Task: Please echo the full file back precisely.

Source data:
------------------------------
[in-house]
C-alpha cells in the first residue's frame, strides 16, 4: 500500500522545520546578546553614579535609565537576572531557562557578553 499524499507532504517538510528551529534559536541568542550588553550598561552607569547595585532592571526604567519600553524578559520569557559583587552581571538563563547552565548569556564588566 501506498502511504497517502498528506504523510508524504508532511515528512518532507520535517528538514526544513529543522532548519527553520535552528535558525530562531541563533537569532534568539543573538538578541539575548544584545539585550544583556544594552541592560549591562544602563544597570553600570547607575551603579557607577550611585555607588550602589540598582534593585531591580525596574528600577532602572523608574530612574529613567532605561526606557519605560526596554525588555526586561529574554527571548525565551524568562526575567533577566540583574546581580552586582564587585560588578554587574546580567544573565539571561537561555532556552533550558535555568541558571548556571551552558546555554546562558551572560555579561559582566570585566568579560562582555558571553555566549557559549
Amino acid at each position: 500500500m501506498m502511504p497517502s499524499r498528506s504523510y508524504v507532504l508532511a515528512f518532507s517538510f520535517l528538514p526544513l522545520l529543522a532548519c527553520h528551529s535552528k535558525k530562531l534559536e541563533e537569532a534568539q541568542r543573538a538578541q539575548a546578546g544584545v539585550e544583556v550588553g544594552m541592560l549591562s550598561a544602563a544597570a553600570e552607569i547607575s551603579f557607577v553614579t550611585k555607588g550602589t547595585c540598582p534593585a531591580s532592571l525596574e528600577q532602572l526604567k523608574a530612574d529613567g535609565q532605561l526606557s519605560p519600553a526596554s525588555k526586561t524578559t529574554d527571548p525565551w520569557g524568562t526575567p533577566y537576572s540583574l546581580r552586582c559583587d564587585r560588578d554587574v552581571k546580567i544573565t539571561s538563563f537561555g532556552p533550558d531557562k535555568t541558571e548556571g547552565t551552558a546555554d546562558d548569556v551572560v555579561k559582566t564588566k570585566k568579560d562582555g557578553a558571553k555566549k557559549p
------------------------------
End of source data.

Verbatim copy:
[in-house]
C-alpha cells in the first residue's frame, strides 16, 4: 500500500522545520546578546553614579535609565537576572531557562557578553 499524499507532504517538510528551529534559536541568542550588553550598561552607569547595585532592571526604567519600553524578559520569557559583587552581571538563563547552565548569556564588566 501506498502511504497517502498528506504523510508524504508532511515528512518532507520535517528538514526544513529543522532548519527553520535552528535558525530562531541563533537569532534568539543573538538578541539575548544584545539585550544583556544594552541592560549591562544602563544597570553600570547607575551603579557607577550611585555607588550602589540598582534593585531591580525596574528600577532602572523608574530612574529613567532605561526606557519605560526596554525588555526586561529574554527571548525565551524568562526575567533577566540583574546581580552586582564587585560588578554587574546580567544573565539571561537561555532556552533550558535555568541558571548556571551552558546555554546562558551572560555579561559582566570585566568579560562582555558571553555566549557559549
Amino acid at each position: 500500500m501506498m502511504p497517502s499524499r498528506s504523510y508524504v507532504l508532511a515528512f518532507s517538510f520535517l528538514p526544513l522545520l529543522a532548519c527553520h528551529s535552528k535558525k530562531l534559536e541563533e537569532a534568539q541568542r543573538a538578541q539575548a546578546g544584545v539585550e544583556v550588553g544594552m541592560l549591562s550598561a544602563a544597570a553600570e552607569i547607575s551603579f557607577v553614579t550611585k555607588g550602589t547595585c540598582p534593585a531591580s532592571l525596574e528600577q532602572l526604567k523608574a530612574d529613567g535609565q532605561l526606557s519605560p519600553a526596554s525588555k526586561t524578559t529574554d527571548p525565551w520569557g524568562t526575567p533577566y537576572s540583574l546581580r552586582c559583587d564587585r560588578d554587574v552581571k546580567i544573565t539571561s538563563f537561555g532556552p533550558d531557562k535555568t541558571e548556571g547552565t551552558a546555554d546562558d548569556v551572560v555579561k559582566t564588566k570585566k568579560d562582555g557578553a558571553k555566549k557559549p